Tell us a time you devised a campaign for a client through social media – what was the brief, the approach, and the result?

Our campaign at the start of this year for Alpro was a great integrated campaign led by social media. We tapped into the trend of people eating breakfast at their desk and encouraged our target audience to make simple, plant-based swaps and create healthy, inspiring breakfasts, which we named ‘deskfests’. We used social media tools while integrating with other new year marketing activity to amplify the message at all touch points. At its heart was a Twitter-based competition format where entrants were required to submit images of their most creative desk-based breakfasts via Twitter using the #deskfest hashtag. The most inspirational deskfest entry won a trip to New York.

Over 40 bloggers and tweeters were recruited to boost campaign reach and generate content to prepopulate the online gallery. Each blogger was set a five-day deskfest challenge, which involved making and photographing an Alpro breakfast each morning.

The results were great. The competition received over 1,500 entries. The hashtag #deskfest was used almost 4,000 times, and interacted with (clicked on) over 2,000 times. Deskfest-themed tweets received 8,896,656 impressions and 67,200 clicks. Over the course of the activity, Alpro achieved a 200% increase in followers on Twitter, largely females aged 25-35. Over 20 pieces of media coverage were generated with a reach of 35.8 million and our bloggers created 138 blog posts with a reach of over 6.5 million. The Alpro UK website received a six-fold increase in visits for the same period in 2012. We even had a nice call from Twitter about the campaign.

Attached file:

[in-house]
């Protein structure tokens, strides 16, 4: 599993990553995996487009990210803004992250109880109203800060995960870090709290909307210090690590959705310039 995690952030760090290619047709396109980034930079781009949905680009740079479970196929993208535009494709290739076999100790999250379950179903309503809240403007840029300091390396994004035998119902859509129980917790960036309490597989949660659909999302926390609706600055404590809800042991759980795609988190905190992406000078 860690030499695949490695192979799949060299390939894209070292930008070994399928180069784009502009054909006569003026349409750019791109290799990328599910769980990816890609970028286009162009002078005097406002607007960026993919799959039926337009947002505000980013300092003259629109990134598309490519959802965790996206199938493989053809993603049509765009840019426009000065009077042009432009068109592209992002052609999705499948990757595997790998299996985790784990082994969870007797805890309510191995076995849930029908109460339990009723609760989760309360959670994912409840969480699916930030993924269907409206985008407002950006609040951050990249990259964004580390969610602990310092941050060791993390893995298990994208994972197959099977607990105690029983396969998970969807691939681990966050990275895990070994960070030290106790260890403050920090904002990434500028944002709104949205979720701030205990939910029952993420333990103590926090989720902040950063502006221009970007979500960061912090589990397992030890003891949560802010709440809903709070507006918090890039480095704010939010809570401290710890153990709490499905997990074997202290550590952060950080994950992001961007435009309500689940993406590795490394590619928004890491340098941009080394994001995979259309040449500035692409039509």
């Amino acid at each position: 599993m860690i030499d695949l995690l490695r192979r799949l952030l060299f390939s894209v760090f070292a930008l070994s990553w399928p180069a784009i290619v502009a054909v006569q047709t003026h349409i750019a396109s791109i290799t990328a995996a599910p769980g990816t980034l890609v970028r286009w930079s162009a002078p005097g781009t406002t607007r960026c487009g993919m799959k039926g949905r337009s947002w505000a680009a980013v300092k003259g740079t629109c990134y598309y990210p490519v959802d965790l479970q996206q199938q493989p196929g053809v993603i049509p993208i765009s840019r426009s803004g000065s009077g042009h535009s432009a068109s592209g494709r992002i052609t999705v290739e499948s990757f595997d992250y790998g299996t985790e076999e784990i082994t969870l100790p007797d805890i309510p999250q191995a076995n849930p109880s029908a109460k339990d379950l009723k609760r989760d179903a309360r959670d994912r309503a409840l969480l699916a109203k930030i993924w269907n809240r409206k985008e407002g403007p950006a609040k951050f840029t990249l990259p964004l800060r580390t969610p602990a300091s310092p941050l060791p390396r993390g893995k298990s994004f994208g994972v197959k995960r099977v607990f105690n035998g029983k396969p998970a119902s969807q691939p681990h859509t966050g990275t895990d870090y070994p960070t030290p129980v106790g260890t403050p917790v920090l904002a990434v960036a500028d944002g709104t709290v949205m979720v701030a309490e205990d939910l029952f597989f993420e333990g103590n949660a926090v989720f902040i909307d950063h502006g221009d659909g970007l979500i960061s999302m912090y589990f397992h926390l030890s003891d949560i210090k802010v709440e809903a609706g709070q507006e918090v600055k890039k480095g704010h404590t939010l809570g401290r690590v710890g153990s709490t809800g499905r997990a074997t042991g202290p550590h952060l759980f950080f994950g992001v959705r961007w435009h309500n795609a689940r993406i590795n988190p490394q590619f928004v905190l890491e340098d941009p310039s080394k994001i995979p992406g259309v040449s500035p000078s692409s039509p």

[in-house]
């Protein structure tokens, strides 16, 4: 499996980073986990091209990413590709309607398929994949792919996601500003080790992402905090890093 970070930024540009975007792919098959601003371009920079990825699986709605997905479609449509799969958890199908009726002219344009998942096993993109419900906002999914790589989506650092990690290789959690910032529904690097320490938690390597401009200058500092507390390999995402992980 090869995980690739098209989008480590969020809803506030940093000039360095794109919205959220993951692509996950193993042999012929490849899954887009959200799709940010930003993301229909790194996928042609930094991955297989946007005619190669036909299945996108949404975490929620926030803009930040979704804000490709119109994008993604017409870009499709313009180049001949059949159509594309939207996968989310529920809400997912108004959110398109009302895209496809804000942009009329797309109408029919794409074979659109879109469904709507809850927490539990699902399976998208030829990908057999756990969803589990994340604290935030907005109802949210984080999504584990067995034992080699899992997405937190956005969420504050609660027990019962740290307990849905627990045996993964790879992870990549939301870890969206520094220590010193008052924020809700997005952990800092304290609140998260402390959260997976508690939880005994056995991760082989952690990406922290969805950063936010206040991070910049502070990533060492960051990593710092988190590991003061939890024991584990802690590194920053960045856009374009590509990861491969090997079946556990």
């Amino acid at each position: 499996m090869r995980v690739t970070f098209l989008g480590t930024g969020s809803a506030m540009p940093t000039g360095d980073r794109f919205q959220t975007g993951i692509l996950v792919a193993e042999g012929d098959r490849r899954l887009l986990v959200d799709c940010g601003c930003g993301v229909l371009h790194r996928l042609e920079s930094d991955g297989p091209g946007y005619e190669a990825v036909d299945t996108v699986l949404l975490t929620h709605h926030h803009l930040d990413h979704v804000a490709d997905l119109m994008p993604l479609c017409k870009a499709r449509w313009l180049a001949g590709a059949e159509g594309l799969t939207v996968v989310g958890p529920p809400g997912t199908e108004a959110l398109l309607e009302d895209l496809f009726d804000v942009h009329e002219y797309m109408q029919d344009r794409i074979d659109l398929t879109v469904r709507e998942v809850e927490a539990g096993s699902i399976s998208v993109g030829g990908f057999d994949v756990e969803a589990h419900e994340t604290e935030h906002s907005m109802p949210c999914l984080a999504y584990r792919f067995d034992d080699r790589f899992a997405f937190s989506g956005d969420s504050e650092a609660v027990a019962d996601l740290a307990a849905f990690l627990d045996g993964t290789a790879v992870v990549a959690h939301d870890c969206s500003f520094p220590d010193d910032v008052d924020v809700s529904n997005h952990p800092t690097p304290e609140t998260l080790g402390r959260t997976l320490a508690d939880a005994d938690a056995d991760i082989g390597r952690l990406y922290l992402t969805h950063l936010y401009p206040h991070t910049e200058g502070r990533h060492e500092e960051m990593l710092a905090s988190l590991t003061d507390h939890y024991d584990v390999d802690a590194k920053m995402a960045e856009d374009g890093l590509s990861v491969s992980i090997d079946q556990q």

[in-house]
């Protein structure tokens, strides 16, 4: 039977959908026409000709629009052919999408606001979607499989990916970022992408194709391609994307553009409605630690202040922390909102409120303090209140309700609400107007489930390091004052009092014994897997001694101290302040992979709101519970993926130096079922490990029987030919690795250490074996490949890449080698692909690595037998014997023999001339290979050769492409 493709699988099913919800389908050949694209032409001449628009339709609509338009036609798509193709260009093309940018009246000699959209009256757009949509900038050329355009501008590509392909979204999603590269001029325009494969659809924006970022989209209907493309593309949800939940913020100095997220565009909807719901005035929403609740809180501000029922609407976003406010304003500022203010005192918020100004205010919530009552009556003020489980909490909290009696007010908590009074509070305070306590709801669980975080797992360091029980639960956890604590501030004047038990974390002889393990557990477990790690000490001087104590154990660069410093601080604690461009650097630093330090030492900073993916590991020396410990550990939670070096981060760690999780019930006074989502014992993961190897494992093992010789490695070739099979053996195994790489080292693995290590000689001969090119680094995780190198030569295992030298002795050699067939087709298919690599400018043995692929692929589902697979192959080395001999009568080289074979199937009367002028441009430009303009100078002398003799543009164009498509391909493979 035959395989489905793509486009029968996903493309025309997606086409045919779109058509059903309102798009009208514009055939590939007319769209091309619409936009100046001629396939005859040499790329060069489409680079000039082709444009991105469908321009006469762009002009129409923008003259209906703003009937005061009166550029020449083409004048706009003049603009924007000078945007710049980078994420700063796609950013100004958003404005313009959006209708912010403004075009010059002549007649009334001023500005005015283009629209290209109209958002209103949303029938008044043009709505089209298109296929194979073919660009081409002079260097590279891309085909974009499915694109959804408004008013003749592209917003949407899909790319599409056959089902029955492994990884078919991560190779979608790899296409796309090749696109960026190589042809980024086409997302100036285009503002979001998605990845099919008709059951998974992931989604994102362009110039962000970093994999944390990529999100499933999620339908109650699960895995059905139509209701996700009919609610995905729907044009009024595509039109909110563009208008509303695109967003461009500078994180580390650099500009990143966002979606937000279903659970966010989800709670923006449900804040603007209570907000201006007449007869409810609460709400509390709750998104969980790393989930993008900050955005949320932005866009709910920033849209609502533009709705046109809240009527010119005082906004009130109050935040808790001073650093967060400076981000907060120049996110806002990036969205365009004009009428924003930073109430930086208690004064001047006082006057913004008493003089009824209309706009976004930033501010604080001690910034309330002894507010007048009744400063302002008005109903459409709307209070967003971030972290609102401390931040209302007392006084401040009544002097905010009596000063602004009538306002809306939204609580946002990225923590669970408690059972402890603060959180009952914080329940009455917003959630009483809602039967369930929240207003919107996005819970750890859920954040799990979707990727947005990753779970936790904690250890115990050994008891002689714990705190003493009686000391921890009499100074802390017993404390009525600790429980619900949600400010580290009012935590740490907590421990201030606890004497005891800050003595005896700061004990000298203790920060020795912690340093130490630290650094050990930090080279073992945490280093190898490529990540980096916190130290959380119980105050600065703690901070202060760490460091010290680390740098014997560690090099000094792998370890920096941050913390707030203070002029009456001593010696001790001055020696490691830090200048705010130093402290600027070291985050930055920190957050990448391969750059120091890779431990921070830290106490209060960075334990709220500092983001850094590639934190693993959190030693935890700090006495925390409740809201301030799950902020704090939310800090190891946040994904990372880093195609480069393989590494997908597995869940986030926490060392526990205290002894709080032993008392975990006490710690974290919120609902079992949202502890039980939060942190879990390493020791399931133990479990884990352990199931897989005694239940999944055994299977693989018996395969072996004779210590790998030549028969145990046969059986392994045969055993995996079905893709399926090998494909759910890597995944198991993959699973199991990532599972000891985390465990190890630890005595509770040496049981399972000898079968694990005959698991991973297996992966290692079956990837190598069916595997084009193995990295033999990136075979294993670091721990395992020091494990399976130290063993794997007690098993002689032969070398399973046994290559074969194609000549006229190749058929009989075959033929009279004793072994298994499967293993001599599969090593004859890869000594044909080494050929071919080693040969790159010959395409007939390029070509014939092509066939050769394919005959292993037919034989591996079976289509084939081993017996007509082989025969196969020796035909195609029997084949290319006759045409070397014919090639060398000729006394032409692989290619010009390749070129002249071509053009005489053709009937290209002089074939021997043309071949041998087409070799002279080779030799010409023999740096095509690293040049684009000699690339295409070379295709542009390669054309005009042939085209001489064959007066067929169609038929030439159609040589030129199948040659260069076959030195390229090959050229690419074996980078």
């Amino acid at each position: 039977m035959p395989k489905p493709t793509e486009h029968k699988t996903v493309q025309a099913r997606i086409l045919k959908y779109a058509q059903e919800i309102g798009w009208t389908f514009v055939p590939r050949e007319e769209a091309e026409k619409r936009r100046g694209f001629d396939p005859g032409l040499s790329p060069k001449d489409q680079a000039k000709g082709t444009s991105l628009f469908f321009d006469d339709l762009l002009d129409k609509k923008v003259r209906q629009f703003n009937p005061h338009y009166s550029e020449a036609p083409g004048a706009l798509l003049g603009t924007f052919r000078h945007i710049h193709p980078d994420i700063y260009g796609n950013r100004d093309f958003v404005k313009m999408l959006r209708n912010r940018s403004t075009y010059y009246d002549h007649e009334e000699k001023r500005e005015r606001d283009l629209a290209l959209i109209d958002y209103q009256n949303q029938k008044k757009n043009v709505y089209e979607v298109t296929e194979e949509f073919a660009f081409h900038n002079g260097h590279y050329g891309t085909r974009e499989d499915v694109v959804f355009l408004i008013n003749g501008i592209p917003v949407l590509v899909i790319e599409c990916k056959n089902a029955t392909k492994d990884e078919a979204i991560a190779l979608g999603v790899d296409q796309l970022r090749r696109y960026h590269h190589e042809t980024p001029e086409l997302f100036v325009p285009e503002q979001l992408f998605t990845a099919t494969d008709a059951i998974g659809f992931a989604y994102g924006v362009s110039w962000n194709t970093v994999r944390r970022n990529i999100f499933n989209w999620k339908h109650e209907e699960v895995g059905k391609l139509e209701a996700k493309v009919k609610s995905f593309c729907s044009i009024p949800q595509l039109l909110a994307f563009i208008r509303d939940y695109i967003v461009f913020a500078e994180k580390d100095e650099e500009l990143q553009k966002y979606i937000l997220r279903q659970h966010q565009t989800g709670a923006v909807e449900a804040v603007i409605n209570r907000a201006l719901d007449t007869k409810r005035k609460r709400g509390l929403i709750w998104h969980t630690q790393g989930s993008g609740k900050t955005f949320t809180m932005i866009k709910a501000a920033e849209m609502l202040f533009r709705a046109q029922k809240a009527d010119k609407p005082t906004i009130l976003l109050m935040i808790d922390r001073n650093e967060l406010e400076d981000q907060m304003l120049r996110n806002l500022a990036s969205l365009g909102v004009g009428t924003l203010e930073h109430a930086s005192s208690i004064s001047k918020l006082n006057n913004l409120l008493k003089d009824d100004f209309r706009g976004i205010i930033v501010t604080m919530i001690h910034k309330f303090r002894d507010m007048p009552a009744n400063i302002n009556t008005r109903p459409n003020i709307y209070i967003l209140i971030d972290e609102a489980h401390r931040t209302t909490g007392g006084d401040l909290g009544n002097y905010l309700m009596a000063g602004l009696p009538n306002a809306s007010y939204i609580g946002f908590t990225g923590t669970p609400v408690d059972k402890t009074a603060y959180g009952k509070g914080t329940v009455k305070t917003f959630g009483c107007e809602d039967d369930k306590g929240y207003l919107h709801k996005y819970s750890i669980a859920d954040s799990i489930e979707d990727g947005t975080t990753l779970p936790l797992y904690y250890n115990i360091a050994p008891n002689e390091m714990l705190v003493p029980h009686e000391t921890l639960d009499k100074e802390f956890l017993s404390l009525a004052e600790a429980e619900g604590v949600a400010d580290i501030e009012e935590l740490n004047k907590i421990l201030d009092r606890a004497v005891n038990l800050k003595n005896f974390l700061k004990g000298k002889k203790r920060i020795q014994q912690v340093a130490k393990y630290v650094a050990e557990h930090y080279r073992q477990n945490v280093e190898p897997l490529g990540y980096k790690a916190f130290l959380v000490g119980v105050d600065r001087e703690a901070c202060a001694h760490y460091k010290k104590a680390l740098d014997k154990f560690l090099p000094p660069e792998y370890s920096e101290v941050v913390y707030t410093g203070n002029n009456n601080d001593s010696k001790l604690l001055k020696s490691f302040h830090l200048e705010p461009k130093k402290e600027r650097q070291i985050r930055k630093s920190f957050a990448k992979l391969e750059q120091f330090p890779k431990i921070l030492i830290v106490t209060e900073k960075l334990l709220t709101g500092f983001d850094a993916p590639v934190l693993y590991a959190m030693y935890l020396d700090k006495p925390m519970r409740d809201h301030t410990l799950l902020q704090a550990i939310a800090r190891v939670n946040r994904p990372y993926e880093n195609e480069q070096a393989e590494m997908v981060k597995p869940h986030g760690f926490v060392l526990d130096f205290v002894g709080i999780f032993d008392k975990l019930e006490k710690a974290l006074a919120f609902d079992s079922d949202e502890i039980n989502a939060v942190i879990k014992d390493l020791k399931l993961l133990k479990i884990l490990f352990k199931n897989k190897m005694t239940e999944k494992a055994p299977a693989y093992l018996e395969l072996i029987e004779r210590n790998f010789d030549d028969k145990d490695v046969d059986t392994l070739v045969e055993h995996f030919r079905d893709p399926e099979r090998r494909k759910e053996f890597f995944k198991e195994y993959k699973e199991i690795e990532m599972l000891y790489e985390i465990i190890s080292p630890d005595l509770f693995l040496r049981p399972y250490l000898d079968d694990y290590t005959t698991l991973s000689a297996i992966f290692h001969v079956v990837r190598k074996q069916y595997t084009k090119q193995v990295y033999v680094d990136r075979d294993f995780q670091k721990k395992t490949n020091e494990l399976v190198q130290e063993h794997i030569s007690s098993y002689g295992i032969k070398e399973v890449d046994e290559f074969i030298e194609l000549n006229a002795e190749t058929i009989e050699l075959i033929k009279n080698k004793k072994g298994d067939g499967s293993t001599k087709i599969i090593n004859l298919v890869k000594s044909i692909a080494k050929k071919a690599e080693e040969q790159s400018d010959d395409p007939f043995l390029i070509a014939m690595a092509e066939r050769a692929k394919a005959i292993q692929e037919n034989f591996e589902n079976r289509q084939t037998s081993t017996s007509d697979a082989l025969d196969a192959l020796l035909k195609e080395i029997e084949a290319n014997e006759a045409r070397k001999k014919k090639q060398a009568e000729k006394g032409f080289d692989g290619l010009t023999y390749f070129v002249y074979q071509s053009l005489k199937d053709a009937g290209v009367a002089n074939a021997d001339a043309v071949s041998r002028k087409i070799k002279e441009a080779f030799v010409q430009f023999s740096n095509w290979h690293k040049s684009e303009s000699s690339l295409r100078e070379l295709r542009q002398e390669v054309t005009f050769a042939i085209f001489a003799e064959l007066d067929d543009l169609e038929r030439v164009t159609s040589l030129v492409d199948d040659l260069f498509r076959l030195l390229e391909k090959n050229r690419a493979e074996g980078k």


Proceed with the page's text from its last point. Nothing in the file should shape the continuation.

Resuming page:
What advice would you give to recent business start-ups on their PR strategy?

You can’t build a business on PR alone, but you can’t build one without it. It’s up to you whether you choose to harness the power of PR and manage it, or just react to events as they happen, but you can’t choose not to do PR.

Is there anything the agency is particularly experienced at when helping out journalists with their stories? 

We always used to tell clients that we think more like journalists than PR people and to an extent that’s still true. We’re certainly aware of the importance of fast, accurate information ahead of deadline, supplying great images, and being available for comment at all times.

What are your three tips/rules to building and maintaining strong relationships with journalists?

1. Always be the conduit, never the gatekeeper.

2. Know what they want before they ask for it.

3. Don’t take yourself too seriously (as opposed to the job, which you should always take seriously).

If you could ask a journalist one question out of the ordinary, what would it be?

What took you into journalism in the first place and is that why you still do it?

What media do you seek out first thing in the morning?

Radio 5 Live when I’m shaving, Radio 4 on the way to work, one or more of the nationals (deliberately different each day) on arrival at work, and a whole variety of news and sport feeds in between.

Name three guests you’d invite to a dinner party and why.

Dion DiMucci, Wreckless Eric, and Bid from The Monochrome Set. If their talk is as good as their music, we’re in for a fine evening.

What’s the first rule of good PR?

Tell the truth well.